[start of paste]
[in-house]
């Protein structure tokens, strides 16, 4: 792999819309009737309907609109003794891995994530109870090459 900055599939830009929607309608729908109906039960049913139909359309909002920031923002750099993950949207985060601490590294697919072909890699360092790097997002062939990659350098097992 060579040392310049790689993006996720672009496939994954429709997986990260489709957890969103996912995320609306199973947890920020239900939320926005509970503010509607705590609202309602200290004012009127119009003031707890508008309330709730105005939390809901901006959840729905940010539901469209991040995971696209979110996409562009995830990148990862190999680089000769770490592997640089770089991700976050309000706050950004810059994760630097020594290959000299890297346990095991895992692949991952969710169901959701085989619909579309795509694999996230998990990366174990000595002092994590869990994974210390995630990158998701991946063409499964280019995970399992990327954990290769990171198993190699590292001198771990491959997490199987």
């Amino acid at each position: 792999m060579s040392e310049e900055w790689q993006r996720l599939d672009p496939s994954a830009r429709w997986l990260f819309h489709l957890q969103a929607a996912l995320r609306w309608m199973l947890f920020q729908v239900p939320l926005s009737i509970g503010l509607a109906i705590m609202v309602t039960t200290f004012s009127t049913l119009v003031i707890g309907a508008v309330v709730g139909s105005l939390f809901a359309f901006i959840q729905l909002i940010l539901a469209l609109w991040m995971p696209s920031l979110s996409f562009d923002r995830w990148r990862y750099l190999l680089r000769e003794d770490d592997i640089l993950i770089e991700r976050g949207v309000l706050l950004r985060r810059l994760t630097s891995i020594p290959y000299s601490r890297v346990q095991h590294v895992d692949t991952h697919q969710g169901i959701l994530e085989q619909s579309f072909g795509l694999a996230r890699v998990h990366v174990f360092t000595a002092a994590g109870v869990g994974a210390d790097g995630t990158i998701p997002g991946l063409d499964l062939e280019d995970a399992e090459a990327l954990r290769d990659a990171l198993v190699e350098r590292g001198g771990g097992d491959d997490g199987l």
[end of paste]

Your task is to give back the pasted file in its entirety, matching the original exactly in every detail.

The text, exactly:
[in-house]
């Protein structure tokens, strides 16, 4: 792999819309009737309907609109003794891995994530109870090459 900055599939830009929607309608729908109906039960049913139909359309909002920031923002750099993950949207985060601490590294697919072909890699360092790097997002062939990659350098097992 060579040392310049790689993006996720672009496939994954429709997986990260489709957890969103996912995320609306199973947890920020239900939320926005509970503010509607705590609202309602200290004012009127119009003031707890508008309330709730105005939390809901901006959840729905940010539901469209991040995971696209979110996409562009995830990148990862190999680089000769770490592997640089770089991700976050309000706050950004810059994760630097020594290959000299890297346990095991895992692949991952969710169901959701085989619909579309795509694999996230998990990366174990000595002092994590869990994974210390995630990158998701991946063409499964280019995970399992990327954990290769990171198993190699590292001198771990491959997490199987």
């Amino acid at each position: 792999m060579s040392e310049e900055w790689q993006r996720l599939d672009p496939s994954a830009r429709w997986l990260f819309h489709l957890q969103a929607a996912l995320r609306w309608m199973l947890f920020q729908v239900p939320l926005s009737i509970g503010l509607a109906i705590m609202v309602t039960t200290f004012s009127t049913l119009v003031i707890g309907a508008v309330v709730g139909s105005l939390f809901a359309f901006i959840q729905l909002i940010l539901a469209l609109w991040m995971p696209s920031l979110s996409f562009d923002r995830w990148r990862y750099l190999l680089r000769e003794d770490d592997i640089l993950i770089e991700r976050g949207v309000l706050l950004r985060r810059l994760t630097s891995i020594p290959y000299s601490r890297v346990q095991h590294v895992d692949t991952h697919q969710g169901i959701l994530e085989q619909s579309f072909g795509l694999a996230r890699v998990h990366v174990f360092t000595a002092a994590g109870v869990g994974a210390d790097g995630t990158i998701p997002g991946l063409d499964l062939e280019d995970a399992e090459a990327l954990r290769d990659a990171l198993v190699e350098r590292g001198g771990g097992d491959d997490g199987l």